As I drove up Haleakala Highway on Thursday, Nov. 12, Louis Armstrong’s classic “What a Wonderful World” began to play on the radio. Humming along to the melody, I looked out my front windshield and took in the beauty surrounding me as I continued on my daily 35 minute drive to school. I sang “What a Wonderful World” with a slight smile on my face and felt so content with life. The truth seemed to ring through Armstrong’s voice, as I truly did believe that it is a wonderful world.
The next day, tragedy struck. The news was spread by word, covered media, and it was everywhere: Yahoo!’s and CNN’s homepages, the TV, the news app on my phone, the trending hashtags, Facebook. Everything and everyone was talking about one thing: the terrorist attacks in Paris.
This devastating tragedy struck Paris the night of Friday, Nov. 13 and has caused a total of 130 deaths, and wounded about 352 more.
While many are aware of this devastating tragedy, which has gained a rightful amount of support from the trending #prayforparis, few have recognized that there were also bombings in Beirut on Nov. 12, and Baghdad on Nov. 13.
Karuna Ezara Parikh, a blogger with an important message, shared a beautifully powerful poem, dedicated to Paris, Beirut, Baghdad, and Syria, but also to the all of mankind. She writes, “Say a prayer for Paris by all means, but pray more, for the world that does not have a prayer, for those who no longer have a home to defend. For a world that is falling apart in all corners, and not simply in the towers and cafes we find so similar.”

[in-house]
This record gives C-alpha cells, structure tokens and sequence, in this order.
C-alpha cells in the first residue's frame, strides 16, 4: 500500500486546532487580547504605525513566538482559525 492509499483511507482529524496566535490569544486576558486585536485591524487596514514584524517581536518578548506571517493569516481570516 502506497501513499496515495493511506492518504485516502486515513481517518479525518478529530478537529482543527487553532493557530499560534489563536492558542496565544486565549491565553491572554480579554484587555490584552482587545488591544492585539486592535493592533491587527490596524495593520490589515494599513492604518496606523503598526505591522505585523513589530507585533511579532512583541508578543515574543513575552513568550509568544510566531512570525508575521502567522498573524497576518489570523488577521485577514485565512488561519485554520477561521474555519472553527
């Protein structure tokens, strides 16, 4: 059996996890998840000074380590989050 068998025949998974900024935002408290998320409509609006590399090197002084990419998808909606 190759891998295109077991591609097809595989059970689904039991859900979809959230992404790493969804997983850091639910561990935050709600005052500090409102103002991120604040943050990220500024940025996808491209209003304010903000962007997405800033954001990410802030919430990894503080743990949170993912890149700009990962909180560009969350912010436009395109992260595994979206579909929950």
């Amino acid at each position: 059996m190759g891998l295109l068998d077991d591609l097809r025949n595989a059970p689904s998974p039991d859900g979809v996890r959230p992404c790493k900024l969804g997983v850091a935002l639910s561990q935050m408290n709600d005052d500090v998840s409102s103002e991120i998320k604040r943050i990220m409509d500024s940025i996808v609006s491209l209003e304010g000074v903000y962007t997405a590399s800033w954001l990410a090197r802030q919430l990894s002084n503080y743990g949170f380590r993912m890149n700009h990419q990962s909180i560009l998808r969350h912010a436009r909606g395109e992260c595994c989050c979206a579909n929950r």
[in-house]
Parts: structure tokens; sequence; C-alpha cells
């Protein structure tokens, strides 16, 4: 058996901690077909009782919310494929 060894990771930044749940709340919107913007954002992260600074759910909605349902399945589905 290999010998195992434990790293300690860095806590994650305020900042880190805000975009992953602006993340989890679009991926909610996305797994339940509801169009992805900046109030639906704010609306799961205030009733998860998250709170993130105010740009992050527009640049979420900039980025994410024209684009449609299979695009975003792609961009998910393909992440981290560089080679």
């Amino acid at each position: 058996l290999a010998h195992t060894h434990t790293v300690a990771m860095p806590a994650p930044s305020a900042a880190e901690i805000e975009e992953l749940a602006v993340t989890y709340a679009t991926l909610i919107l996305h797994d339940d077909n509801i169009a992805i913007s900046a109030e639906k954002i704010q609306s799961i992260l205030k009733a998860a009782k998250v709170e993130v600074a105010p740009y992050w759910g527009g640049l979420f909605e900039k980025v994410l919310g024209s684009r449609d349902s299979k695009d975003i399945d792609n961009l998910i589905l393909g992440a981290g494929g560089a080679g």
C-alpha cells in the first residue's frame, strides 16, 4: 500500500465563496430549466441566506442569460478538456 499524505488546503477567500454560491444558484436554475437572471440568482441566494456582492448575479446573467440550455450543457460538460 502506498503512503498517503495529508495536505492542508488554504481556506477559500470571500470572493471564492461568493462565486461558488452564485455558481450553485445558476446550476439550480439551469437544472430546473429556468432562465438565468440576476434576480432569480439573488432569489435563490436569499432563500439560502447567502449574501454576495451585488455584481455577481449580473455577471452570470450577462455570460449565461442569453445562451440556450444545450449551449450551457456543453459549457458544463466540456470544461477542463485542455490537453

A few days ago, I was discussing the suicide bombings with my mom. She reminded me that our community does not end when we reach a state border, fly out of town, or cross an ocean. She told me, “Take away all the borders that have been drawn throughout the states, the countries, the whole world, and we are all the same. We are all one community.”
In this time of extreme crisis, we must all join together, instead of blaming and shaming members of our worldwide community, and send nothing but love and support.
I remind you to tell your loved ones every day how much they mean to you, to be thankful for the life you were given. We live in a beautiful world, especially here in Maui, and the news hardly seems to recognize the good things in life. Yes, tragic incidents, racism, terrorism and other acts of evil, exist in this world. But I beg that we can come together, grow stronger as a community, and find the marvelous wonders of the world.